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Jun
11

ASK DR. SALADA – DOES STRENGTH TRAINING STUNT GROWTH IN ADOLESCENTS?

Q: I’m in my teens and I want to start working out with the Total Gym.  Will this stunt my growth in any way?

A: The idea that working out with weights will stunt your growth is an age old myth but one the really has no scientific basis.

The growth of bones occurs when the growth plates that are located at the ends of the bones form new bone.  This process is regulated hormonally although it can be adversely affected by things like trauma.  However, the force that is generated by the action of resistance training is not significant enough to adversely effect the growth process.  

Weight or resistance strength  training actually allows you to develop stronger muscles and bones and helps build your confidence.  In addition, it benefits you as you participate in other sports since resistance training helps with balance and endurance.  One of the most important concepts to keep in mind as you perform resistance exercise is to maintain the proper form in order to minimize injury and stress on the joints and maximize muscle strength.  The greatest benefits are achieved when you perform 8-12 repetitions with weight that is slightly difficult to move.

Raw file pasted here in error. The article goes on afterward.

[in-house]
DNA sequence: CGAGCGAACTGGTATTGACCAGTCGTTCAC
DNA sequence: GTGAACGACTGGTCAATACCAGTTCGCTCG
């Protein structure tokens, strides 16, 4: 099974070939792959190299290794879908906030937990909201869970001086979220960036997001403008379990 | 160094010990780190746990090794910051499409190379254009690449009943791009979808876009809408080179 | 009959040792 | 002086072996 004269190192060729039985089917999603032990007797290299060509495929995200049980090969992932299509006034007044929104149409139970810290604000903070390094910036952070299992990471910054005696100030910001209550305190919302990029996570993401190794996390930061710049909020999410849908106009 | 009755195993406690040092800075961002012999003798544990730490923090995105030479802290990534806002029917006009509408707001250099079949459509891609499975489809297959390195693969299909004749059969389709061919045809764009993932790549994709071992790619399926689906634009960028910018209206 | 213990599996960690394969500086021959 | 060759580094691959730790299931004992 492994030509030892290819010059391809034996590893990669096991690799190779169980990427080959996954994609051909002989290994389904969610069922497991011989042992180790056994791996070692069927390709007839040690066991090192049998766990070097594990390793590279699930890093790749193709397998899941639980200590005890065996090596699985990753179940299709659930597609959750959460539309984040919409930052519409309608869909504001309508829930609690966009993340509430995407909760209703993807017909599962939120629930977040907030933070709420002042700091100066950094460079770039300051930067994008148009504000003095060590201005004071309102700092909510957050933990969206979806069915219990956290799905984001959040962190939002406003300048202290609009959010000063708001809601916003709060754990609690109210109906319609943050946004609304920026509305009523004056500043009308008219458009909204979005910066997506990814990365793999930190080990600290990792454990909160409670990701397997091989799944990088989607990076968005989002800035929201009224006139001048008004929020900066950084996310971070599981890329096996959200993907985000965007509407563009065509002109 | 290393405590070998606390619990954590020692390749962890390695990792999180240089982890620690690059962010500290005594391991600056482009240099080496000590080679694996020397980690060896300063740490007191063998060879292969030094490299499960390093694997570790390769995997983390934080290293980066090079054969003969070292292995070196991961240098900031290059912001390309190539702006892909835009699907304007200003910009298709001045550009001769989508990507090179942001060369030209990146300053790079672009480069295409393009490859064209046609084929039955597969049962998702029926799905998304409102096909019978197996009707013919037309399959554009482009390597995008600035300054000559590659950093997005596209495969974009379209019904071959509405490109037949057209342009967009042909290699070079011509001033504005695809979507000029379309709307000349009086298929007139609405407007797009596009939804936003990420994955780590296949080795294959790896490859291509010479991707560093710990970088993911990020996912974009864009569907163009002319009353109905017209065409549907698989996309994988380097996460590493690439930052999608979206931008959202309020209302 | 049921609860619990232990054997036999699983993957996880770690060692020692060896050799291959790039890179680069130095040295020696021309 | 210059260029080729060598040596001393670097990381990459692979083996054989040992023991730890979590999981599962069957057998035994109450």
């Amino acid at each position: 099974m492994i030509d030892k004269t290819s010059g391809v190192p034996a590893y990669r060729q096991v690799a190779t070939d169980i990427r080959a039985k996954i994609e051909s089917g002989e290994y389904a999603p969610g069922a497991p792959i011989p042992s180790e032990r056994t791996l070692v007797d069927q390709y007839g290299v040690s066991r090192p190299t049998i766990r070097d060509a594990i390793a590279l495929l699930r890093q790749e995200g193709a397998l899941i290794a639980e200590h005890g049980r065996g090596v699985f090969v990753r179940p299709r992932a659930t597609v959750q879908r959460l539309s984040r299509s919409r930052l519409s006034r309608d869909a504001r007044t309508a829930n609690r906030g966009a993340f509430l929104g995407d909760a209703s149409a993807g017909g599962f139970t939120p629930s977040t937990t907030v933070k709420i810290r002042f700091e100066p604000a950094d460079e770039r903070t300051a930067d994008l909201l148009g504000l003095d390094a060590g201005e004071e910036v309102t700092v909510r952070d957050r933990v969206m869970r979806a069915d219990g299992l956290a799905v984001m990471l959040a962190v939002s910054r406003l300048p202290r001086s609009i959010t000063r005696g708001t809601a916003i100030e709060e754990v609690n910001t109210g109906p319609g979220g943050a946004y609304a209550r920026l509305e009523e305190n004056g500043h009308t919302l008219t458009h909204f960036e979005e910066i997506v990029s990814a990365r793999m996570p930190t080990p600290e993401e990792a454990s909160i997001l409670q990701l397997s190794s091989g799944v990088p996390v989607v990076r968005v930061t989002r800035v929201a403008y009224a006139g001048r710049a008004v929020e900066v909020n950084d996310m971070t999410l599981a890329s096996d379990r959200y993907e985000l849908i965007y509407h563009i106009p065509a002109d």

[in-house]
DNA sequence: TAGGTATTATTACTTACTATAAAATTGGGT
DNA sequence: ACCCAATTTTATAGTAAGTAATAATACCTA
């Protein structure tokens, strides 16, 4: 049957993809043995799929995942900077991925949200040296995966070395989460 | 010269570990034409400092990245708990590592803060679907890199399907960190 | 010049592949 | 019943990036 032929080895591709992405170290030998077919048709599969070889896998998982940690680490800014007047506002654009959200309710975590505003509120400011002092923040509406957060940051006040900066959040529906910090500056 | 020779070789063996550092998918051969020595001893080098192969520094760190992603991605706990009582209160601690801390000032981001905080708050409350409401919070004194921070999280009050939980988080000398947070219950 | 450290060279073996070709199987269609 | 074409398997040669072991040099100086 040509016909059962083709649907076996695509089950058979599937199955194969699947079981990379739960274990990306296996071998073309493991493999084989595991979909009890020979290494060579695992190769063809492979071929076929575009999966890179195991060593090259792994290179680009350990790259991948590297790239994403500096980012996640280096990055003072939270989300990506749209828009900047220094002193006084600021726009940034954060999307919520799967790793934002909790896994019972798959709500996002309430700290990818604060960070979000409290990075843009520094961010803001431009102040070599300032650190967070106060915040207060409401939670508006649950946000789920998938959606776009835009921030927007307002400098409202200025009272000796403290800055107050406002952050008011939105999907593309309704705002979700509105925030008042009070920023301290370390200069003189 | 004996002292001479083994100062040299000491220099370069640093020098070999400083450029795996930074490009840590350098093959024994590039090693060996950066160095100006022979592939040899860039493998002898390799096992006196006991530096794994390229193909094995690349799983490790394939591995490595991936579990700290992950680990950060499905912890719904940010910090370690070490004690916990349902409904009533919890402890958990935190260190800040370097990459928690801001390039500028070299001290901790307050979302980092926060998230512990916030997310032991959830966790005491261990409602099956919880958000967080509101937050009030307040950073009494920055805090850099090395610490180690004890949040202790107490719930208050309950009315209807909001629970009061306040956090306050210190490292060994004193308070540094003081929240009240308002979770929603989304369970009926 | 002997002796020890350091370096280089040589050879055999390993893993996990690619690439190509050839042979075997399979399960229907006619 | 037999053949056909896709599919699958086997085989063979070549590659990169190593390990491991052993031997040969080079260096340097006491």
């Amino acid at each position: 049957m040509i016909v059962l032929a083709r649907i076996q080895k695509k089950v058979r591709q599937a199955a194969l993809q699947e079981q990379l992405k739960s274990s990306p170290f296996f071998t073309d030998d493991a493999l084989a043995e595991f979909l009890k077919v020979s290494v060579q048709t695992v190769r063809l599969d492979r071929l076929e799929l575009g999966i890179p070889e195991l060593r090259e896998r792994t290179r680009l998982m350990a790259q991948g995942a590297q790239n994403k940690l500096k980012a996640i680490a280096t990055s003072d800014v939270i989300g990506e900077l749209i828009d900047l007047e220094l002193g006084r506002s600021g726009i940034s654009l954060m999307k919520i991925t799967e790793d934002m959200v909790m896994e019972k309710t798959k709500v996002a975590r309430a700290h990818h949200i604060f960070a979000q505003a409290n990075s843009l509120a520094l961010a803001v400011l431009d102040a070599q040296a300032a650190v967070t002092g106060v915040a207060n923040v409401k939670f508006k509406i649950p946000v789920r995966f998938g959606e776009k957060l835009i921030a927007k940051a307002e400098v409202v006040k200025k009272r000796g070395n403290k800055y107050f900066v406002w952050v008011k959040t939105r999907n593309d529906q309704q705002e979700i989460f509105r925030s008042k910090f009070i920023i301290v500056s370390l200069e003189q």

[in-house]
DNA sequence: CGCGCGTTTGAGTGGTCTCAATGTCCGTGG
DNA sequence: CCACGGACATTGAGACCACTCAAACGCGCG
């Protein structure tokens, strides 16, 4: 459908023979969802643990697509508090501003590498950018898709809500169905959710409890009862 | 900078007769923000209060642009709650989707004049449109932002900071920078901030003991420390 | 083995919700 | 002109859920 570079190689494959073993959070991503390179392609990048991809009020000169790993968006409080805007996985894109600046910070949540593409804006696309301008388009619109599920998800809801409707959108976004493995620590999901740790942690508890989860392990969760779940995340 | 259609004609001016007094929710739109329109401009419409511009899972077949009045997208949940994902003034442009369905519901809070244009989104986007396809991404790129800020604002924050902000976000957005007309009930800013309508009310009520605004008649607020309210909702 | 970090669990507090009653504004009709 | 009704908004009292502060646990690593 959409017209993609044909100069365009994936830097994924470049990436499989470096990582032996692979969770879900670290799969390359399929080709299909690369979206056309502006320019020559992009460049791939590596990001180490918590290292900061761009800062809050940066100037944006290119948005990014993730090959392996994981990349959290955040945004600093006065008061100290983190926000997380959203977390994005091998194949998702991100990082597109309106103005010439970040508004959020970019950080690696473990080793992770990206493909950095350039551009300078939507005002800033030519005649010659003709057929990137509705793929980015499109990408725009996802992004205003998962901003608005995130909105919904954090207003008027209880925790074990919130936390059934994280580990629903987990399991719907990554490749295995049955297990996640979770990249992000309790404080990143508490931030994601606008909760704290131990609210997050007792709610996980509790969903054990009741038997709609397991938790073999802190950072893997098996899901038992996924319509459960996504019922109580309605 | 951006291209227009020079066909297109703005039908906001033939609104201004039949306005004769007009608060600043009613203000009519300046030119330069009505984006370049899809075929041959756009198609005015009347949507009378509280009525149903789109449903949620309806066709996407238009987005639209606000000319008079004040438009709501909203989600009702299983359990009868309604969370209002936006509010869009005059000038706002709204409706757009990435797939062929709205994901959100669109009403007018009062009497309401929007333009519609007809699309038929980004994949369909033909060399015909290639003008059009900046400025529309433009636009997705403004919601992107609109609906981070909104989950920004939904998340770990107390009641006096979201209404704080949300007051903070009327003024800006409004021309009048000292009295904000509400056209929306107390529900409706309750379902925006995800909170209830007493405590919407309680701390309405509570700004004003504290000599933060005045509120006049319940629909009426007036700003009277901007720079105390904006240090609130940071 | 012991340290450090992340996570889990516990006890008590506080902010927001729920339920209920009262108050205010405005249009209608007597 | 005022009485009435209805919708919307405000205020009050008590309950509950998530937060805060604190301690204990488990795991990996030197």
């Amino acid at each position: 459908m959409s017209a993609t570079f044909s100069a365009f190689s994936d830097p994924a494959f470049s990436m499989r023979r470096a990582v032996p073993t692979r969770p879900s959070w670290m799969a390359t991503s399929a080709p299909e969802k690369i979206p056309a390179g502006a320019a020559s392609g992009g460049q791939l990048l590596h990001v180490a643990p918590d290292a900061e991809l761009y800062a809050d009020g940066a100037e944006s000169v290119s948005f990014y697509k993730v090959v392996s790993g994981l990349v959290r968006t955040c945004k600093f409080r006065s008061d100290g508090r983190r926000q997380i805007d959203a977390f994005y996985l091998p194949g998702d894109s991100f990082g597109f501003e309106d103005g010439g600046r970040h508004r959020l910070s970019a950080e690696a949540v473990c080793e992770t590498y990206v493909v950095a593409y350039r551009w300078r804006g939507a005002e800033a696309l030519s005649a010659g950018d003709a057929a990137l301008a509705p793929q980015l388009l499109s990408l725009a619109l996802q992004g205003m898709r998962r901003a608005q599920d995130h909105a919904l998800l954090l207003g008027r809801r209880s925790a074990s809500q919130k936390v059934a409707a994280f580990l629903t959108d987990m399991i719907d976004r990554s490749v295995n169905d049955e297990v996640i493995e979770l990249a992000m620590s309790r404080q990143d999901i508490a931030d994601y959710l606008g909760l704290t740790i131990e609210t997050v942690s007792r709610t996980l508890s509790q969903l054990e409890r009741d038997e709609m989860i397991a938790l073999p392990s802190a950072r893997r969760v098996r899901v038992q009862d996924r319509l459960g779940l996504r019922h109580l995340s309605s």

On a final note, weight training is a great way to combat obesity that stems from inactivity and helps to encourage you to follow a healthy diet and maintain a healthy lifestyle.

As for the proper age for starting exercise, there really is no exact age, but you should be mature enough to pay attention and follow instructions in order to avoid injury. So, after you check with your parents and get an “ok” from your doctor, feel free to enjoy your Total Gym or other resistance or weight training type activity and have a safe healthy summer.

Until next time,

Elizabeth Salada, MD

Dr. Salada is board certified in Internal Medicine and has been in practice in San Diego since 1996. She attended medical school at Wake Forest University where she received high honors in Family Practice and Internal Medicine. Her final training was obtained from Pennsylvania State University where she completed her residency in Internal Medicine. Visit Dr. Salada’s website for more information:http://elizabethsaladamd.com.

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